Mixing Impact and Science-based Tech to Support Rural Women in Peru
Peruvian Science-based tech startup Simbiosis continues its impact-driven mission of supporting women in rural Andean communities through applied science.
An inspiring story about a group of founders determined to support communities like their hometowns through science, technology and entrepreneurship.
The same might be true for your country: In Peru, inequality of opportunity between rural and urban areas is substantial and noticeable. This affects the startup industry, too. However, occasionally we are fortunate enough to stumble upon the outliers, the exceptions, the startup founders that challenge and change this reality.
Cesar, Jefferson, and Margaret were born and grew up in the beautiful mountainous region of Peru, in a town called Incahuasi, at least 130 KM away from any city. While many young adults opted to join traditional sectors in the area such as commerce, and finance, Cesar, Jefferson, and Margaret took a slightly different route: becoming scientists and then tech entrepreneurs.
Alongside Walter, who was there from the beginning, the team of 3 chemical engineers and an agricultural technician set out to create a technology that fused their passion for science with their love for their communities.
In 2012 the team began their journey to create an optimized system for mushroom production. After 7 years of research and work with international allies, they built a patent-pending system that optimizes drying times for mushrooms, condensing a 4-day process down to 8 hours.
Transferring the technology into a viable business model was one of the hardest challenges, exacerbated by their desire to adopt a model with social impact at the forefront. Despite many pivots with technology, this desire remained.
Finally, Simbiosis was born; a company dedicated to the sustainable use of forest resources in the high Andean areas of Peru, focusing on revaluing the female labor force in these areas, where access to work is very difficult due to geographical and cultural conditions. As allies of Simbiosis, the harvesters achieve an independent income that is over 4x what they used to make, driving economic independence.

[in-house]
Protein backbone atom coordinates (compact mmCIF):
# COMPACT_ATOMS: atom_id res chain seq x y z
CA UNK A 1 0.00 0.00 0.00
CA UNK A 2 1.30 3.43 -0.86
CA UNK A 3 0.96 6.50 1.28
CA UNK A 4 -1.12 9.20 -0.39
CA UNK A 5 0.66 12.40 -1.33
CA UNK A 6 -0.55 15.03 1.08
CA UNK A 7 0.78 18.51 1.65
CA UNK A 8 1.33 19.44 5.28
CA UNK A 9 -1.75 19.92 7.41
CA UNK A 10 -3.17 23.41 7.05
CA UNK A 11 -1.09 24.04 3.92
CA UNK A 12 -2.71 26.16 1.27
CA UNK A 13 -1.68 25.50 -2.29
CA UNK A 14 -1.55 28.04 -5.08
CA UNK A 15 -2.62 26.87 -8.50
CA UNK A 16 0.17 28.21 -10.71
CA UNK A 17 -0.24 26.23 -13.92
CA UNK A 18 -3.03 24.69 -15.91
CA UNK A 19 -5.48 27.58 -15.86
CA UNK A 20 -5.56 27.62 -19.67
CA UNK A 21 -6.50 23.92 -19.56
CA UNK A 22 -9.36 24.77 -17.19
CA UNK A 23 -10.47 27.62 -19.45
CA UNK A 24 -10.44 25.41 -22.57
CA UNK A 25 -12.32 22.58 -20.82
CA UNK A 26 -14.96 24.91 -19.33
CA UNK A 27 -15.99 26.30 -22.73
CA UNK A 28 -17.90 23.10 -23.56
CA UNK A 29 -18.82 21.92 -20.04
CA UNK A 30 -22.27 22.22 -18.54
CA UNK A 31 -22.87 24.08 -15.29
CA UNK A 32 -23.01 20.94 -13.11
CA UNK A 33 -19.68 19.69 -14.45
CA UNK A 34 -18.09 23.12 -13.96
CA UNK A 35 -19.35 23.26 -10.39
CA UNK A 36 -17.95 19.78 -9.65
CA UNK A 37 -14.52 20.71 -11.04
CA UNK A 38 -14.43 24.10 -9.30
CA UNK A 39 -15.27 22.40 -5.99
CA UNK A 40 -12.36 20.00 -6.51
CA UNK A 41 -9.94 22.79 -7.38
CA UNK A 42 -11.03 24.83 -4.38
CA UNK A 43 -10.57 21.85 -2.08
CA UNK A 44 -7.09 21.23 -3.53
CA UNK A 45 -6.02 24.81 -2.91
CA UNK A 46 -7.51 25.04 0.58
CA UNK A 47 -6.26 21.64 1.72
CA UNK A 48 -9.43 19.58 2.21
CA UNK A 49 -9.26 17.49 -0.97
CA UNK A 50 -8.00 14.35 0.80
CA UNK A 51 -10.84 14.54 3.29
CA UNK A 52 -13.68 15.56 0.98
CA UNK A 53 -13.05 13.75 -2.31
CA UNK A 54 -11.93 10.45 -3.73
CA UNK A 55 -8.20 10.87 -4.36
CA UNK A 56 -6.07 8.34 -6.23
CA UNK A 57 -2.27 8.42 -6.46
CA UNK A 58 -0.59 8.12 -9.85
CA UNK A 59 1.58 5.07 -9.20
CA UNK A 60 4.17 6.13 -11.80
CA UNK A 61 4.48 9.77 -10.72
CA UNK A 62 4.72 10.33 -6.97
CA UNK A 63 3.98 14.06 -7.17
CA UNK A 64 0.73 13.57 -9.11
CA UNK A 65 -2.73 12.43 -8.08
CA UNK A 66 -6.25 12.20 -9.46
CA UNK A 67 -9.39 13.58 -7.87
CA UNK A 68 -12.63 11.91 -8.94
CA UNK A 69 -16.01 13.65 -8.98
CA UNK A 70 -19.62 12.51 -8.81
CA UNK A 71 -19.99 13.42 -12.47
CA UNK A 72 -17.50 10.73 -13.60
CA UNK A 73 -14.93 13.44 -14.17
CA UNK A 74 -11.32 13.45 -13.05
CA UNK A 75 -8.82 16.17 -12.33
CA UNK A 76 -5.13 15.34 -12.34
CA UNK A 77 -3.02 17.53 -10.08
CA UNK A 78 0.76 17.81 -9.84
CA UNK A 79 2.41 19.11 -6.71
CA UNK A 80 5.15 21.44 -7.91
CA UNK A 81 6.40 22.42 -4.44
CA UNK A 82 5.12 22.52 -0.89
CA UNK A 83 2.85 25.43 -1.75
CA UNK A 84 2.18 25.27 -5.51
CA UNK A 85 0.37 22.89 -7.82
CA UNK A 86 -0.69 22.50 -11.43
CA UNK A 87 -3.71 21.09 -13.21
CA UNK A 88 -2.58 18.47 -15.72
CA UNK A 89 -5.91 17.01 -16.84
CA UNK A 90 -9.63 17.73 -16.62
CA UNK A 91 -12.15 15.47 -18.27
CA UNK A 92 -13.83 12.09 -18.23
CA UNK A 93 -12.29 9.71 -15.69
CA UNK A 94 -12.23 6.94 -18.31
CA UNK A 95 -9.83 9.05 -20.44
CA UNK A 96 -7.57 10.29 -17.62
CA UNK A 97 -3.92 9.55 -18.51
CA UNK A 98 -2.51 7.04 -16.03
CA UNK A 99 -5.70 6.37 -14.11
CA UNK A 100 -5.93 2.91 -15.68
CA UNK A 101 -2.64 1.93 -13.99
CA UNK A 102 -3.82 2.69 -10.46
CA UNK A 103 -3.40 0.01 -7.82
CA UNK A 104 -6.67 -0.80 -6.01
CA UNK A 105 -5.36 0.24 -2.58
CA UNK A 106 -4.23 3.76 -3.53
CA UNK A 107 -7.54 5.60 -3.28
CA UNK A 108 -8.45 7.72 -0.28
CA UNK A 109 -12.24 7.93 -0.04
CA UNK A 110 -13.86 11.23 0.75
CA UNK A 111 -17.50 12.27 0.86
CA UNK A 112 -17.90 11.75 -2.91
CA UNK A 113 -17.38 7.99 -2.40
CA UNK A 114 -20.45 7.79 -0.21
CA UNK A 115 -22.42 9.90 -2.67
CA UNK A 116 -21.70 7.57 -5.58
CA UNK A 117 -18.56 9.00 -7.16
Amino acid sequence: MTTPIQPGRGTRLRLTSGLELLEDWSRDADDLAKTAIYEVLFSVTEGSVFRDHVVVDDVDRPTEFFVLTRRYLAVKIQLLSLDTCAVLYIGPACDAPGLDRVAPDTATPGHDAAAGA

Cesar Huamán de la Cruz, CEO of Simbiosis comments:
"We are passionate about the biodiversity of our country, the ingenuity, and the determination of its people. Simbiosis reflects the joint work between the community and the forest. It is an amazing example of how applied science can lift up a very underserved segment in Peru”.
Olga Timoteo, CEO of Bioincuba adds:
"It was important to support Simbiosis in this milestone. The science-based startup ecosystem has longer timelines and higher stakes due to the capital required in a product’s validation stage. Bioincuba gives all its efforts to help entrepreneurs obtain what they need. In this ecosystem, the team is also incredibly important, and the Simbiosis team is prepared and motivated to create success. They’ve also achieved government funding through CONCYTEC, further proving the caliber of the team, mission, and product”.
Since it was the first experience closing an angel investment deal for both, Simbiosis and Bioincuba obtained the support of a Swiss EP expert. Together, they navigated and closed the agreement, marking an important milestone for the science-based entrepreneurship ecosystem in Peru.
Simbiosis plans to generate new mushroom types through continued R&D, allowing them to multiply their impact by reaching Andean communities, outside of Peru.